Sofas and widescreen televisions in once opulent suites of the Villa Mokarta hotel in Salemi have been replaced with beds for up to eight migrants a room, their only possessions tatty rucksacks, trainers and the odd Bible or Koran.
"Tourist reservations had dropped way under 50 percent so we decided to give housing immigrants a go instead," manager Salvatore Cascia told AFP.
Since February he has been in charge of the welfare of some 140 asylum seekers, for the most part from West Africa and Bangladesh.
The government gives Villa Mokarta and hundreds of structures like it across Italy €30 a day per migrant, €2.50 euros in pocket money and the rest earmarked for bed, board and services such as Italian lessons, psychological care and legal assistance with applying for asylum.
This new hospitality business, which currently houses over 32,300 migrants according to the interior ministry, is worth close to €1 million a day.
"Here we eat, do some sport and free our minds," Ebou Cham from Gambia told AFP as he lifted weights with a sports instructor in a make-shift gym in the hotel, which also boasts table football, Sky television, free wifi and a vegetable lot run by the immigrants.
The daily workout "helps to forget about many things we leave behind, the things that make us come here," said the 21-year old, who washed up on Italy's shores in January after a harrowing three-month journey across desert and sea.
The villa is one of 32 beachside or hill-top hotels, holiday resorts, former schools and old people's homes which have been transformed over the past 12 months into immigrant centres in the Trapani region in western Sicily.
Hotel manager Cascia, 56, said the venture was bringing "much-needed oxygen" to the local economy in the south, which is suffering its worst recession since the Second World War, according to the economic research centre Fondazione Curella.
But in Sicily as in many other Italian regions, there is growing resentment over the presence of immigrants. Minors housed in a centre on the outskirts of Rome had to be moved to safety last week after local residents attacked their centre.
And with over 150,000 people landing on Italy so far in 2014 – and more boats incoming – other structures are expected to open.
'A river of money'
Aid organizations such as the Catholic charity Caritas have warned that crime groups in the poverty-stricken mafia heartland may be exploiting the system to pocket much of the funds.
"There's a river of money, millions of euros, handed out without tenders and without checking whether the structures have anti-mafia certificates," said Mario Michele Giarrusso, a Sicilian senator from the Five Star Movement (M5S) political party.
"It's an enormous scandal and in a land like Sicily, an incredible risk," he said, adding that police investigations had been launched into centres found to be keeping migrants in cramped spaces on dirty beds and giving them only white rice to eat.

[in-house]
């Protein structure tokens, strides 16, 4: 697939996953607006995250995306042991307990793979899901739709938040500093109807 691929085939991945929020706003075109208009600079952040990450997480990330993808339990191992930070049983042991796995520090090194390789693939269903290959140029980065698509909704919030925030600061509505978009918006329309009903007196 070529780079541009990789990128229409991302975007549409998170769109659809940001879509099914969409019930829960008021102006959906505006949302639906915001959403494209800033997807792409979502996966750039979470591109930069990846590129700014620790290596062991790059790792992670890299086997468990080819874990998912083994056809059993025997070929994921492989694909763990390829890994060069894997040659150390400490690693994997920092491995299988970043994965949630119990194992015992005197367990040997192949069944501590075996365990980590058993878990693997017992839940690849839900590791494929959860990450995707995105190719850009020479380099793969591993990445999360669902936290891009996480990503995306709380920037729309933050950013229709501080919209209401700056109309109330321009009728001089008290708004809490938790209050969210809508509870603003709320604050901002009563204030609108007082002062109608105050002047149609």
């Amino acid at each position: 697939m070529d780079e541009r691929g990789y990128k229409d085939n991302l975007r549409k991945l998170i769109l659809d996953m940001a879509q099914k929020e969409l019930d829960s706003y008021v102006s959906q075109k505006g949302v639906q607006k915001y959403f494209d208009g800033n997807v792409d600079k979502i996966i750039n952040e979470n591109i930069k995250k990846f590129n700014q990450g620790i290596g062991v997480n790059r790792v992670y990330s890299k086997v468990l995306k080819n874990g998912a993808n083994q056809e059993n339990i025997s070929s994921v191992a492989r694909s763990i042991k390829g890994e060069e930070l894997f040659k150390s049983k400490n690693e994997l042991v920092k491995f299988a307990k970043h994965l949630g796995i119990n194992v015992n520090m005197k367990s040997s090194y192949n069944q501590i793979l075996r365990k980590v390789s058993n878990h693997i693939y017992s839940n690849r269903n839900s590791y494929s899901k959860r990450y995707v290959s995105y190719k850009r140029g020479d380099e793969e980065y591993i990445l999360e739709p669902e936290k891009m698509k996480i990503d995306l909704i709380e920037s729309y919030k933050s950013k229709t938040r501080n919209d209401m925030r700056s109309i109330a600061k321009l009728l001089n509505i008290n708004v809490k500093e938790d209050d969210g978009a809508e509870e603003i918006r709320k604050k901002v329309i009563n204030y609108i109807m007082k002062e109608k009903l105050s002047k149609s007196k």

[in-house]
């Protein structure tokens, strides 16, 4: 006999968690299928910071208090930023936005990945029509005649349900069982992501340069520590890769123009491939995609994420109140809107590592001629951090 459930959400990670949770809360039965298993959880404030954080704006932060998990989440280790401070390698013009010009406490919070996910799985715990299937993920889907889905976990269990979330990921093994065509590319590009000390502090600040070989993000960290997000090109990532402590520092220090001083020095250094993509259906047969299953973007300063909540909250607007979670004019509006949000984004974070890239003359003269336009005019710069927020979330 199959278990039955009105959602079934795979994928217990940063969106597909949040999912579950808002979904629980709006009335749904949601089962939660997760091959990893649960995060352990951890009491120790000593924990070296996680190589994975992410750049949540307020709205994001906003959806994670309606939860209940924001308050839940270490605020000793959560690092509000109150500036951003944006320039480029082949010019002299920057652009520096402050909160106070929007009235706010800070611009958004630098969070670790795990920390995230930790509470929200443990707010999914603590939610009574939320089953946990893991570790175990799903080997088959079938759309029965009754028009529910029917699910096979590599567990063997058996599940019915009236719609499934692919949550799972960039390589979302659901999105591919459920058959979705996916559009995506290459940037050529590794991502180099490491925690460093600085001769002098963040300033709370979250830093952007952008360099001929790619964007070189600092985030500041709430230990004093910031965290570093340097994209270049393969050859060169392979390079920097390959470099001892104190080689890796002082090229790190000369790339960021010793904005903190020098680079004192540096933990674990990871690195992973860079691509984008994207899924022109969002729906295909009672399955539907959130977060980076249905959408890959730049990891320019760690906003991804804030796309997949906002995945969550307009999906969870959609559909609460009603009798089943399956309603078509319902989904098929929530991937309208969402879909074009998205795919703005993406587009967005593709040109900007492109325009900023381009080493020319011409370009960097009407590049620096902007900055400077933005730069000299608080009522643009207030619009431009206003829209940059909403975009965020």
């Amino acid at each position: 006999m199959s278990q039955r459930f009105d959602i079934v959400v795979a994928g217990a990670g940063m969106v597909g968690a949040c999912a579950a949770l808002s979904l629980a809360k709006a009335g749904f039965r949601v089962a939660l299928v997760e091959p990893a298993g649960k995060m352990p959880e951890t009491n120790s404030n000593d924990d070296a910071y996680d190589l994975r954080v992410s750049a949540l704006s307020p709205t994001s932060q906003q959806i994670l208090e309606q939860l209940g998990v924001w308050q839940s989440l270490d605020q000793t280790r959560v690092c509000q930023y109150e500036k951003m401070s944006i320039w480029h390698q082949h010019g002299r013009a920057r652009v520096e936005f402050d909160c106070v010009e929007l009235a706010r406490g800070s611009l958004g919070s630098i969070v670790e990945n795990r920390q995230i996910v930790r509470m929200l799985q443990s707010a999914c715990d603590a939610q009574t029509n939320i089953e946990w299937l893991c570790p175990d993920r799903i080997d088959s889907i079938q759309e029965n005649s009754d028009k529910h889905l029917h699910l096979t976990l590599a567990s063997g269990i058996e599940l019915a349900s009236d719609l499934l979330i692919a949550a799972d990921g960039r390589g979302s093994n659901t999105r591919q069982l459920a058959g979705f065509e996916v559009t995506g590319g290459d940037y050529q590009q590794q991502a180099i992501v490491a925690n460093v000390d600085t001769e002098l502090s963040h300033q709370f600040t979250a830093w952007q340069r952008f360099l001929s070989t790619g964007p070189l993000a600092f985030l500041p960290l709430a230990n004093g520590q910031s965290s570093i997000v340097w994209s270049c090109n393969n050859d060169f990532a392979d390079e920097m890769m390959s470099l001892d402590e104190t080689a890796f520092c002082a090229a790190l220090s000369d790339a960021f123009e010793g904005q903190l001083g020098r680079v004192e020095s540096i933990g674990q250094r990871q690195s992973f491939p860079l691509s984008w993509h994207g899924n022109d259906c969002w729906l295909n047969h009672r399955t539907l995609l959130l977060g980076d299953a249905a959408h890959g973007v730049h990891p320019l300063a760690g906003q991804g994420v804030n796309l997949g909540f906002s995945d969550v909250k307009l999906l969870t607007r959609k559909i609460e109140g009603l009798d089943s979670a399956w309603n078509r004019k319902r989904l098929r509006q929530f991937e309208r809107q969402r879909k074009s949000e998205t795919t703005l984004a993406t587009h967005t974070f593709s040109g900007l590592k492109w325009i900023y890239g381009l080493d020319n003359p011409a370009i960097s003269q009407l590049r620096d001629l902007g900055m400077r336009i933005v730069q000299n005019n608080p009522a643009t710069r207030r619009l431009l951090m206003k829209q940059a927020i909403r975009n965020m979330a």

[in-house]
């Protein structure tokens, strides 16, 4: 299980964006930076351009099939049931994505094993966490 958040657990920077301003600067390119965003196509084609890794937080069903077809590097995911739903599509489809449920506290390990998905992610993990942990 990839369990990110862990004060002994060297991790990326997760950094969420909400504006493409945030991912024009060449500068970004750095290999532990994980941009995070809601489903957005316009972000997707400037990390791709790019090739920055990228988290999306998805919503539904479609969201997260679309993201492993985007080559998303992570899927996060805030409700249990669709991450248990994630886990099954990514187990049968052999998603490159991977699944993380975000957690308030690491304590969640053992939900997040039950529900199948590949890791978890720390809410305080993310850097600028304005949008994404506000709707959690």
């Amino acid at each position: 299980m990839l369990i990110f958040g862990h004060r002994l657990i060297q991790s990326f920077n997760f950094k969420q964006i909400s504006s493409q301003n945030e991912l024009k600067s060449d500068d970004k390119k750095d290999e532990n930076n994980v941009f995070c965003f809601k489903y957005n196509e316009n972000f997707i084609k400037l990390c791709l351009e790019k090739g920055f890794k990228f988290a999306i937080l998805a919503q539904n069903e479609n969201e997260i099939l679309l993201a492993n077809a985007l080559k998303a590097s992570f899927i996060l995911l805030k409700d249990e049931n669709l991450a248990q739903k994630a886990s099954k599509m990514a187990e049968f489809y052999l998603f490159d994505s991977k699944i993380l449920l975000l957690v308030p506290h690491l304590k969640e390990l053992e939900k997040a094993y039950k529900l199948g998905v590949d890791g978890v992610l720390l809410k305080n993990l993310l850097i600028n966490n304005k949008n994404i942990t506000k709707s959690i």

Don Sergio, head of Caritas in Palermo, said not only were "many trying to make money off these poor devils," but they were cutting corners on services like psychological care, essential for those fleeing war zones and persecution.
"These are people who have been exploited, raped – and not just women. They have come to Italy for a better future, but if you don't help them they can get agitated and it can end in violence," he said.
Psychologist Ambra Lumia said mentally ill, traumatized or suicidal asylum seekers needed "specialized care which they often don't receive" in centres run for profits alone.
Italy has repeatedly been found to lack sufficient guarantees concerning facilities for asylum seekers, with the European Court of Human Rights joining the UN's refugee agency and Council of Europe in voicing concerns this month.
One of the biggest complaints is the lengthy wait to have asylum requests examined and permits granted, a problem Italy blames on a paperwork backlog.
Figures published this week show Rome received 25,401 applications between January and June – nearly as many as it did in the whole of 2013.
"I've been here for nine months, and it's really tiring eating, sleeping, eating, sleeping. I owe the Italian people, they rescued me from the sea, I want to work and contribute," said Lamin Colley, 22, a Villa Mokarta resident.
Giarrusso says the issue is more complicated than red tape alone. He points the finger at a local mafia boss – born in the Trapani region and a fugitive on Italy's most wanted list – saying he is behind centres which "spring up from morning to night".
"The interest is to open as many as possible and keep the migrants there. The longer they keep them, the more money they bring in," he said, adding that there were reports of volunteers at some centres being stalked and threatened if they tried to blow the whistle on corruption.
"It's a business all right. These migrants die in the Strait of Sicily just to bring millions of euros to the mafia," he said.